Language Adventures with Apples
The fall apple harvest provides a wonderful way to integrate these delicious fruits into lesson plans and speech and language goals. Children love to learn about these popular fruits and in doing crafts, reading books, and exploring expand their vocabulary and build conversational confidence.
A Bounty of Apple Books
Book talks are a nice way to begin a mini unit on apples. These days, there are a wide variety of books on apples, how they grow, ways to use them, and fun tales. Some examples are listed below that would provide a great starting point for crafts, vocabulary fun, and other ideas.
- Apples by Gail Gibbons
- Apples, Apples, Apples by Nancy Elizabeth Wallace
- Apples for Everyone by Jill Esbaum
- How Do Apples Grow? by Betsy Maestro
- Ten Apples Up on Top by Theo LeSieg
- Ten Red Apples by Pat Hutchins
- The Apple Pie Tree by Zoe Hall
- The Biggest Apple Ever by Steven Kroll
Take time before reading the book for a picture book walk. Ask children to predict what the book is about. Let them ask questions and practice their speech and language skills to build confidence.
Ten Apples to Boost Vocabulary
Take time to read Ten Apples up on Top with your students. To connect with the activity, make an extension activity together. Provide children with small apple cut outs. Give them a large piece of white construction paper. Explain that they will be drawing themselves at the bottom and balancing the ten apples on top of their head. Ask them what obstacles they will have when balancing their apples. Rather than focus on counting, select key words, sounds, or items that each individual is working on. These will be written onto the apples for practice at home. When finished, allow each child to share their words and what the picture means to them.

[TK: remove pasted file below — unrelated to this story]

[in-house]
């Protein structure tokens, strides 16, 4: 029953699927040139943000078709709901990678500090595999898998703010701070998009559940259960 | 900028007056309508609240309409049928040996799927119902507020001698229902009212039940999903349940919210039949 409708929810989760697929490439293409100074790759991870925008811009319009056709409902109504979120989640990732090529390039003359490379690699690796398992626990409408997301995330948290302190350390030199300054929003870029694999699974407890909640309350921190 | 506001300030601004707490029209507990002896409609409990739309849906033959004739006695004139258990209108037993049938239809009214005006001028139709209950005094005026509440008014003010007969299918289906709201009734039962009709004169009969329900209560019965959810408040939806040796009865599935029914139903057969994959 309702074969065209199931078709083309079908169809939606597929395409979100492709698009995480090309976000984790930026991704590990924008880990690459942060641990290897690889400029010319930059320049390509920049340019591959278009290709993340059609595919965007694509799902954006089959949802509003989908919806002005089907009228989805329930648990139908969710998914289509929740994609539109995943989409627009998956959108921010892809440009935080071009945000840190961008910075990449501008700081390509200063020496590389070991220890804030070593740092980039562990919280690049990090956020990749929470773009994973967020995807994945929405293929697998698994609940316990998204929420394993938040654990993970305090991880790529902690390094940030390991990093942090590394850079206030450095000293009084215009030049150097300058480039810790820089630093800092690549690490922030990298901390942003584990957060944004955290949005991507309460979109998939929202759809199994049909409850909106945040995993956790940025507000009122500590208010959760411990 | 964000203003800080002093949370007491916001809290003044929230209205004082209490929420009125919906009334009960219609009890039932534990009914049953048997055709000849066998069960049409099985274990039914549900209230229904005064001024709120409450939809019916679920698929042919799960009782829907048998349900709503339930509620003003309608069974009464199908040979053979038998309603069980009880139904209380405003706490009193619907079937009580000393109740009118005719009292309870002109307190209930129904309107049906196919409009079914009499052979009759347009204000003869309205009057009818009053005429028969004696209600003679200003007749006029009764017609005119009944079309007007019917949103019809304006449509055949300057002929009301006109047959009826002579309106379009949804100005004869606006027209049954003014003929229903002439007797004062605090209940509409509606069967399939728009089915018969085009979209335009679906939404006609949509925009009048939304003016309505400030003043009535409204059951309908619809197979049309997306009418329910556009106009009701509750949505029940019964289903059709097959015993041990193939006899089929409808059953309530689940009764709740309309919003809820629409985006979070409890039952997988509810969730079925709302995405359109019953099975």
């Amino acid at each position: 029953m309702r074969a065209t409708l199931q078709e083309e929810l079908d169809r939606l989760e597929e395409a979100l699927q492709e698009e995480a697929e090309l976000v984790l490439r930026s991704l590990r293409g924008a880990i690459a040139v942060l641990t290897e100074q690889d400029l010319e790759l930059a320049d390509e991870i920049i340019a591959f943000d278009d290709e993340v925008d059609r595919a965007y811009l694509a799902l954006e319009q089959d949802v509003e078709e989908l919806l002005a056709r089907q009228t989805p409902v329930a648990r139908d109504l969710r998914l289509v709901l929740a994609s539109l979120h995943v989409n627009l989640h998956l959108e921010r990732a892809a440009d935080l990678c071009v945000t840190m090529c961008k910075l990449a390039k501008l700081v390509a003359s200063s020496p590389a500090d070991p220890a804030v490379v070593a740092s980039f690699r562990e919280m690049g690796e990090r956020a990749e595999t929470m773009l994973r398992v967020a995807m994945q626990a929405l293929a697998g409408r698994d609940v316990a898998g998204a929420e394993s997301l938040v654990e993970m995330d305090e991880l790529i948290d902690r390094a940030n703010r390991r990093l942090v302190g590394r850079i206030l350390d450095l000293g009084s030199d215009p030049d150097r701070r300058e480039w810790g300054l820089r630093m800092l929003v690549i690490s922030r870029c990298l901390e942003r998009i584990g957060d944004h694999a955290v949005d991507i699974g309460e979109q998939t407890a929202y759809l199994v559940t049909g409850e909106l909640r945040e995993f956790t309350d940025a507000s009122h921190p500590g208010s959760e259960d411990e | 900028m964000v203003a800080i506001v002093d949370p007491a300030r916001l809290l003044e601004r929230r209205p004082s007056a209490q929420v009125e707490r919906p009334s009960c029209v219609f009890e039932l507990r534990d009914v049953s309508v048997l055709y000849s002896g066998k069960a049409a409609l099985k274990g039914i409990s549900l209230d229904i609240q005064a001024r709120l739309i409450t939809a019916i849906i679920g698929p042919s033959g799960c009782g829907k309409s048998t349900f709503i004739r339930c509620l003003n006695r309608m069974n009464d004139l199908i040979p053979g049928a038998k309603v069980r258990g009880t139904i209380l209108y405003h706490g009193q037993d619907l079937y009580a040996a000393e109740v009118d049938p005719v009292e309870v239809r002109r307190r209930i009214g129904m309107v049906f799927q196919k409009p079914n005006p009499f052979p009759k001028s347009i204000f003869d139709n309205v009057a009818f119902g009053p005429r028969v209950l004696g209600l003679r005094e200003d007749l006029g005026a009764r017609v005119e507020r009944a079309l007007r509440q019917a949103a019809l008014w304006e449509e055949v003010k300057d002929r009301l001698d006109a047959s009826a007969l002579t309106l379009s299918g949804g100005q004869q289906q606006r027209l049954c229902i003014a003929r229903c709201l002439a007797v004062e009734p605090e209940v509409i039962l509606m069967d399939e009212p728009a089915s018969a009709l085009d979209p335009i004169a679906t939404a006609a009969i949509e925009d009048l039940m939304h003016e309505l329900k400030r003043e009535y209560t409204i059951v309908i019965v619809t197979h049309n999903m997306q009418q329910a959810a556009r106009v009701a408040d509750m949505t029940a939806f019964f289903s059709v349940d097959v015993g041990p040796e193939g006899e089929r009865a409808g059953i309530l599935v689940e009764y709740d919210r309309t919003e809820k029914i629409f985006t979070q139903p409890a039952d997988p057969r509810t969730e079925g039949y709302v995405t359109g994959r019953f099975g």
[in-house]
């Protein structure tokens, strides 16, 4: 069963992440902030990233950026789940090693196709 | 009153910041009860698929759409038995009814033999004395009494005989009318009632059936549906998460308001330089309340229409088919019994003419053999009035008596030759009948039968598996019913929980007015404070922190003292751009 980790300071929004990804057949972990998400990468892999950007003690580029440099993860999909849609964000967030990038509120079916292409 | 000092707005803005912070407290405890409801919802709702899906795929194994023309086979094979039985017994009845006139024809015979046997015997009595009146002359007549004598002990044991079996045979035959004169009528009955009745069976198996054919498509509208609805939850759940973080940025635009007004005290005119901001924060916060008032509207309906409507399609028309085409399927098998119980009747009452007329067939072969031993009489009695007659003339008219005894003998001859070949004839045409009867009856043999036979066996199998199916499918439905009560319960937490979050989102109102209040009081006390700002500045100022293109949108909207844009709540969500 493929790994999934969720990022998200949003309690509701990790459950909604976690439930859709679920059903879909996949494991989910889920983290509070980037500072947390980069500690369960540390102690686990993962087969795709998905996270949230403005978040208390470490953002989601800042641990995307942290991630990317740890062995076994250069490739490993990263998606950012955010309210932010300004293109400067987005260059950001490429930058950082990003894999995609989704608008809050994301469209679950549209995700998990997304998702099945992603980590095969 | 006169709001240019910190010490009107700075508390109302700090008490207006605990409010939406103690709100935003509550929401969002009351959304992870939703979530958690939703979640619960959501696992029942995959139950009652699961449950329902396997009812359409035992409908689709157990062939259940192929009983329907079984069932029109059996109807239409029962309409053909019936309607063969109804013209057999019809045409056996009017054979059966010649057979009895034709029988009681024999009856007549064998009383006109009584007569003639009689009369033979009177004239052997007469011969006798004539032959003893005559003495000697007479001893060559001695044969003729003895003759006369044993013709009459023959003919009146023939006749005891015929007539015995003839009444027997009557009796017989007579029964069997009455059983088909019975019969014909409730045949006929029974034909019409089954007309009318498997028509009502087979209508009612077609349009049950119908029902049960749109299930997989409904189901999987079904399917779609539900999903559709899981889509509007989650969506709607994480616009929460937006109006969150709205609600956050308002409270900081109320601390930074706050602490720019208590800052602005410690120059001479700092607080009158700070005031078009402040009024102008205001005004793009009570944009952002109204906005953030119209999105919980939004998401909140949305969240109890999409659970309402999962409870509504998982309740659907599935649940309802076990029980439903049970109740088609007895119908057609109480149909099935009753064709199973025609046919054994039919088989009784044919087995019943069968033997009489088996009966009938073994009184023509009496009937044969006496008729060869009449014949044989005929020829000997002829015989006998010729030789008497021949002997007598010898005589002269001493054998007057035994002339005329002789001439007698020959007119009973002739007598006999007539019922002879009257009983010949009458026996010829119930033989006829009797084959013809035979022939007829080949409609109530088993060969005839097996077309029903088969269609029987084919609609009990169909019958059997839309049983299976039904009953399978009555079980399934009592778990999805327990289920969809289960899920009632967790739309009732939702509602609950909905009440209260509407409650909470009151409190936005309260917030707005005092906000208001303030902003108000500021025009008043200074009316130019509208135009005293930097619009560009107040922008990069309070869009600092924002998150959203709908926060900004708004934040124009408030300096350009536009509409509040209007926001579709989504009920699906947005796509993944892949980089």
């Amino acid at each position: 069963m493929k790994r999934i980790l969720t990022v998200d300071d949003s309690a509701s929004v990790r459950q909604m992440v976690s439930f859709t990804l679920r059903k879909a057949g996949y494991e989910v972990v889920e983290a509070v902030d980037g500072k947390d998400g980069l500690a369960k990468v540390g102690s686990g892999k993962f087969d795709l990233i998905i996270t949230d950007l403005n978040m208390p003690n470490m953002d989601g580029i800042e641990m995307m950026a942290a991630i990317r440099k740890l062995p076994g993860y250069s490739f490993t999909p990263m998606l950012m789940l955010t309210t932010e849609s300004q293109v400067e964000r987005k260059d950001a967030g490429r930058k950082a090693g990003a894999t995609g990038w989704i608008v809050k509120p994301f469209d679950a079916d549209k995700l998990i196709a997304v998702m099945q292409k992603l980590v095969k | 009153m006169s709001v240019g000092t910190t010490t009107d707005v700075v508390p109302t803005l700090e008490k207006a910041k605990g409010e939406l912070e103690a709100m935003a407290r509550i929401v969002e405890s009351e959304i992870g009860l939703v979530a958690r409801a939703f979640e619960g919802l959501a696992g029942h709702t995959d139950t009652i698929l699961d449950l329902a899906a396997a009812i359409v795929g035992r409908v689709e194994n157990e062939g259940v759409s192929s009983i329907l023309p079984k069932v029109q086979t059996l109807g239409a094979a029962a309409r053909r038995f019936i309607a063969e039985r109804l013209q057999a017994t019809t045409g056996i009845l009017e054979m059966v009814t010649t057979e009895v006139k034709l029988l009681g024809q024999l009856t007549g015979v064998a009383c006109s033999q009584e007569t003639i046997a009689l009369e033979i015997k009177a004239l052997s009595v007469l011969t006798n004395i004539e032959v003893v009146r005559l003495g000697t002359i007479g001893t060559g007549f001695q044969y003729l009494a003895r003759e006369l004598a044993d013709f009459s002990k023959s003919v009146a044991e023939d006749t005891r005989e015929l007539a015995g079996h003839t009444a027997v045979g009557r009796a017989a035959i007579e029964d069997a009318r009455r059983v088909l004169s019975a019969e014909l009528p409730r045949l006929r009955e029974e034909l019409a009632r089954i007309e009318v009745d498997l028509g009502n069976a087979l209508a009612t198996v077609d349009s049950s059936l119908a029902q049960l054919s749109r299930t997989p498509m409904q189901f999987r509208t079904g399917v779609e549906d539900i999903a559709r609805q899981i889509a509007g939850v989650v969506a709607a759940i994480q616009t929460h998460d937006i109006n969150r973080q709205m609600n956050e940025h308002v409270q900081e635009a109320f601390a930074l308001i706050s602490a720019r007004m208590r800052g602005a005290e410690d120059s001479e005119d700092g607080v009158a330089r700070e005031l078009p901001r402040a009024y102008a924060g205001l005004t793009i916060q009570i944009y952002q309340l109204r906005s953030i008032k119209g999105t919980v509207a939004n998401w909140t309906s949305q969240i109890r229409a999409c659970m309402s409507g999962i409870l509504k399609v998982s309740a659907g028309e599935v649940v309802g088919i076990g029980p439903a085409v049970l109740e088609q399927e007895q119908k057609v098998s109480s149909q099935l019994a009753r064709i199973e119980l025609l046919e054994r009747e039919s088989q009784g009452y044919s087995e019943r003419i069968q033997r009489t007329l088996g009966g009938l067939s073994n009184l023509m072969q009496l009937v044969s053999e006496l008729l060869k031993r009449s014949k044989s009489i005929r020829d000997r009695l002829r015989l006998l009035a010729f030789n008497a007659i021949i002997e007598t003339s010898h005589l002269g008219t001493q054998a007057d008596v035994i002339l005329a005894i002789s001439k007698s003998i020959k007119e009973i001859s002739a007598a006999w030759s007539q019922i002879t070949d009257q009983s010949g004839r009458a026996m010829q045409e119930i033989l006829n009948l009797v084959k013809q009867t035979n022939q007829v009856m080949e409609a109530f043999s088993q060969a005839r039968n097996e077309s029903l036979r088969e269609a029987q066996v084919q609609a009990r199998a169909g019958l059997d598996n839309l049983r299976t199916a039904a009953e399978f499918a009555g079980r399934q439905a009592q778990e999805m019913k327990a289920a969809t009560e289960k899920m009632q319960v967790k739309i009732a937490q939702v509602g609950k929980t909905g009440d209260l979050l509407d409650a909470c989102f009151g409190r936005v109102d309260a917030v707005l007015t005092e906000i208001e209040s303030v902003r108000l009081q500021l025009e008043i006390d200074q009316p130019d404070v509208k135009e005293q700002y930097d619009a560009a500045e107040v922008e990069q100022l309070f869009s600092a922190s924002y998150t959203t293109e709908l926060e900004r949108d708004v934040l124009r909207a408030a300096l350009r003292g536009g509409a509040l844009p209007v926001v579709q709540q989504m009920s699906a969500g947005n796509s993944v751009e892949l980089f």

Apple Songs and Word Wreaths
Singing songs is another great way to encourage children that are self conscious about their speech. Everything PreSchool is a nice resource for songs that have been collected related to apples. You can sing songs while tasting apples, or just as a fun way to begin or end a session. Another fun craft with apple shapes could be sent home for decorating. The All Kids Network has an easy to make Cinnamon Apple Wreath. All of the directions are on their page, but add one additional step. Each apple should have a picture for younger children, or word written on it. This will continue focus on whatever goals you are working on.
When sending crafts home, be sure to include a note for families at home. Explain what the point of the lesson was and encourage them to have their children practice with the crafts. If it will assist individuals, include translations of the words being worked on to encourage multilingual learners.